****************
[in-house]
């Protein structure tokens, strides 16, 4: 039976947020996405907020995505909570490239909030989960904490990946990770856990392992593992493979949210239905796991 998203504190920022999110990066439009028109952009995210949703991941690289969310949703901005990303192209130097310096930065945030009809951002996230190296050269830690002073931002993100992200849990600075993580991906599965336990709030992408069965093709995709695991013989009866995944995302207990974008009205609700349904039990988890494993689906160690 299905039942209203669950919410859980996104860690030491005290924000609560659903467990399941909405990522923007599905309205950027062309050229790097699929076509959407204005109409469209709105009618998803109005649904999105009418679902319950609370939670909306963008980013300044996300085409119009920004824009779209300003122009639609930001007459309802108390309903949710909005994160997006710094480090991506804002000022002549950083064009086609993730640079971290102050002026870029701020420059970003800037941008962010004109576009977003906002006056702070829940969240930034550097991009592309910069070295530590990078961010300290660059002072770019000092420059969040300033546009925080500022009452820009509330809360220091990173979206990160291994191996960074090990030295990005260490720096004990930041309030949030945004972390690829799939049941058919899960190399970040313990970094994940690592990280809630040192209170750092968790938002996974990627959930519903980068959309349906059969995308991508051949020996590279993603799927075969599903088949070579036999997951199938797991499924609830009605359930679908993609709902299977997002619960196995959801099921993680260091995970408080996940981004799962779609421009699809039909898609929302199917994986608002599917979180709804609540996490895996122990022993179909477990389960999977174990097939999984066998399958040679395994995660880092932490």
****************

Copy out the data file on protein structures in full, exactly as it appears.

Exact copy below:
[in-house]
């Protein structure tokens, strides 16, 4: 039976947020996405907020995505909570490239909030989960904490990946990770856990392992593992493979949210239905796991 998203504190920022999110990066439009028109952009995210949703991941690289969310949703901005990303192209130097310096930065945030009809951002996230190296050269830690002073931002993100992200849990600075993580991906599965336990709030992408069965093709995709695991013989009866995944995302207990974008009205609700349904039990988890494993689906160690 299905039942209203669950919410859980996104860690030491005290924000609560659903467990399941909405990522923007599905309205950027062309050229790097699929076509959407204005109409469209709105009618998803109005649904999105009418679902319950609370939670909306963008980013300044996300085409119009920004824009779209300003122009639609930001007459309802108390309903949710909005994160997006710094480090991506804002000022002549950083064009086609993730640079971290102050002026870029701020420059970003800037941008962010004109576009977003906002006056702070829940969240930034550097991009592309910069070295530590990078961010300290660059002072770019000092420059969040300033546009925080500022009452820009509330809360220091990173979206990160291994191996960074090990030295990005260490720096004990930041309030949030945004972390690829799939049941058919899960190399970040313990970094994940690592990280809630040192209170750092968790938002996974990627959930519903980068959309349906059969995308991508051949020996590279993603799927075969599903088949070579036999997951199938797991499924609830009605359930679908993609709902299977997002619960196995959801099921993680260091995970408080996940981004799962779609421009699809039909898609929302199917994986608002599917979180709804609540996490895996122990022993179909477990389960999977174990097939999984066998399958040679395994995660880092932490």